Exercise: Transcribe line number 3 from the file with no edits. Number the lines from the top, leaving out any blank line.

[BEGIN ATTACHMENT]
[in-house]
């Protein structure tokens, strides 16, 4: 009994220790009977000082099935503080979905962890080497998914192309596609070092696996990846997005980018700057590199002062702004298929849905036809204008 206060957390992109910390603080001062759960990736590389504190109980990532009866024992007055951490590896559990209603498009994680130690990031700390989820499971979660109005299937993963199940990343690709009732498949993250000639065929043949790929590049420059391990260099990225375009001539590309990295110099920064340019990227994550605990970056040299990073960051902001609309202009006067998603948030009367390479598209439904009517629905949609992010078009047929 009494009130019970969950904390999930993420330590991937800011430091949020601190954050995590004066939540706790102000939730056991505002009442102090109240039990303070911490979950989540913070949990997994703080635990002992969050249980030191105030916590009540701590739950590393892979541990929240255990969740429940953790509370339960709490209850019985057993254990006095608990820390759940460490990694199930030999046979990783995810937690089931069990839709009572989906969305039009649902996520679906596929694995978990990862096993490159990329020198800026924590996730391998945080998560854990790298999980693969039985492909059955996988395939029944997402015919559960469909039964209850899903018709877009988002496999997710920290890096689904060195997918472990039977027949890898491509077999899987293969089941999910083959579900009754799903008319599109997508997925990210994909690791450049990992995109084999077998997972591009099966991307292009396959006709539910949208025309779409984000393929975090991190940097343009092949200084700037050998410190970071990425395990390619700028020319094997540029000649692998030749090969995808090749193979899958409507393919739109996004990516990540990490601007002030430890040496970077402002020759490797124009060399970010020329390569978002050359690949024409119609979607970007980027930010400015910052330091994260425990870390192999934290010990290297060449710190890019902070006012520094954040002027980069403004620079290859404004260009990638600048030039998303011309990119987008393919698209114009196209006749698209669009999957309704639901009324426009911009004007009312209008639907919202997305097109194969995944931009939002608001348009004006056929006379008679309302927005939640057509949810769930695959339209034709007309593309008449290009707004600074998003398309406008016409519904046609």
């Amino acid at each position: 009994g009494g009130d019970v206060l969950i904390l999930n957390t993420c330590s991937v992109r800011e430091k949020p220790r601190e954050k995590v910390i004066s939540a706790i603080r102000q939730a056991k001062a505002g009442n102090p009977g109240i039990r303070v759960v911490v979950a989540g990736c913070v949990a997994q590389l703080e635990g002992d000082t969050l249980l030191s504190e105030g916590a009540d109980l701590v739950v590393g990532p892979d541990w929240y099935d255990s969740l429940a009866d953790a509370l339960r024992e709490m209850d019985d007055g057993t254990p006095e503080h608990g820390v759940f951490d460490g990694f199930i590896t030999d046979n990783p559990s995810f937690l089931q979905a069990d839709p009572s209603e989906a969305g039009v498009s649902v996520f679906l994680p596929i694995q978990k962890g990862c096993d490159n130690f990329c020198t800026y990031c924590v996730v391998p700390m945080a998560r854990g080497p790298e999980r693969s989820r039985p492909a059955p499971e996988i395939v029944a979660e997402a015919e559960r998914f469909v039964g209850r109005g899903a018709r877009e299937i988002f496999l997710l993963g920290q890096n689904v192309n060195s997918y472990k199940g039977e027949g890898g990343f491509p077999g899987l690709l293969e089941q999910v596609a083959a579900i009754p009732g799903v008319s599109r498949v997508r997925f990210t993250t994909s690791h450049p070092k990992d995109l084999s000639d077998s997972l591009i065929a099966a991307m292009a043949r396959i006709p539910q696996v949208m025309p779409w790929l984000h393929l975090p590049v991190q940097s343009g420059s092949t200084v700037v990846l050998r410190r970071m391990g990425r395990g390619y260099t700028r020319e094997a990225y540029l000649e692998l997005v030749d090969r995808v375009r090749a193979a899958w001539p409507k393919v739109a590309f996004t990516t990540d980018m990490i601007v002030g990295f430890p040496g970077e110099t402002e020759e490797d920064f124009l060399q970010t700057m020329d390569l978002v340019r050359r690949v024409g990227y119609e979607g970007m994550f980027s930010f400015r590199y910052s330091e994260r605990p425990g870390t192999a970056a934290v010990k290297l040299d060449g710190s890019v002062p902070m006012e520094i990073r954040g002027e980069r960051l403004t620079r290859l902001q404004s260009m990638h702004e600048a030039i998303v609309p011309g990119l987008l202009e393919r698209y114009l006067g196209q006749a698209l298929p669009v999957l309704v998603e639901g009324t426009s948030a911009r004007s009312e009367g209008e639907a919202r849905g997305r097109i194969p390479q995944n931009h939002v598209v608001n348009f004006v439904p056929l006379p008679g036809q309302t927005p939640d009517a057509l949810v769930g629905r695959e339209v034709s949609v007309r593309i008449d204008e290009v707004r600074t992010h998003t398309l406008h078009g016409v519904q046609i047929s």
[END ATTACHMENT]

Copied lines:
């Amino acid at each position: 009994g009494g009130d019970v206060l969950i904390l999930n957390t993420c330590s991937v992109r800011e430091k949020p220790r601190e954050k995590v910390i004066s939540a706790i603080r102000q939730a056991k001062a505002g009442n102090p009977g109240i039990r303070v759960v911490v979950a989540g990736c913070v949990a997994q590389l703080e635990g002992d000082t969050l249980l030191s504190e105030g916590a009540d109980l701590v739950v590393g990532p892979d541990w929240y099935d255990s969740l429940a009866d953790a509370l339960r024992e709490m209850d019985d007055g057993t254990p006095e503080h608990g820390v759940f951490d460490g990694f199930i590896t030999d046979n990783p559990s995810f937690l089931q979905a069990d839709p009572s209603e989906a969305g039009v498009s649902v996520f679906l994680p596929i694995q978990k962890g990862c096993d490159n130690f990329c020198t800026y990031c924590v996730v391998p700390m945080a998560r854990g080497p790298e999980r693969s989820r039985p492909a059955p499971e996988i395939v029944a979660e997402a015919e559960r998914f469909v039964g209850r109005g899903a018709r877009e299937i988002f496999l997710l993963g920290q890096n689904v192309n060195s997918y472990k199940g039977e027949g890898g990343f491509p077999g899987l690709l293969e089941q999910v596609a083959a579900i009754p009732g799903v008319s599109r498949v997508r997925f990210t993250t994909s690791h450049p070092k990992d995109l084999s000639d077998s997972l591009i065929a099966a991307m292009a043949r396959i006709p539910q696996v949208m025309p779409w790929l984000h393929l975090p590049v991190q940097s343009g420059s092949t200084v700037v990846l050998r410190r970071m391990g990425r395990g390619y260099t700028r020319e094997a990225y540029l000649e692998l997005v030749d090969r995808v375009r090749a193979a899958w001539p409507k393919v739109a590309f996004t990516t990540d980018m990490i601007v002030g990295f430890p040496g970077e110099t402002e020759e490797d920064f124009l060399q970010t700057m020329d390569l978002v340019r050359r690949v024409g990227y119609e979607g970007m994550f980027s930010f400015r590199y910052s330091e994260r605990p425990g870390t192999a970056a934290v010990k290297l040299d060449g710190s890019v002062p902070m006012e520094i990073r954040g002027e980069r960051l403004t620079r290859l902001q404004s260009m990638h702004e600048a030039i998303v609309p011309g990119l987008l202009e393919r698209y114009l006067g196209q006749a698209l298929p669009v999957l309704v998603e639901g009324t426009s948030a911009r004007s009312e009367g209008e639907a919202r849905g997305r097109i194969p390479q995944n931009h939002v598209v608001n348009f004006v439904p056929l006379p008679g036809q309302t927005p939640d009517a057509l949810v769930g629905r695959e339209v034709s949609v007309r593309i008449d204008e290009v707004r600074t992010h998003t398309l406008h078009g016409v519904q046609i047929s």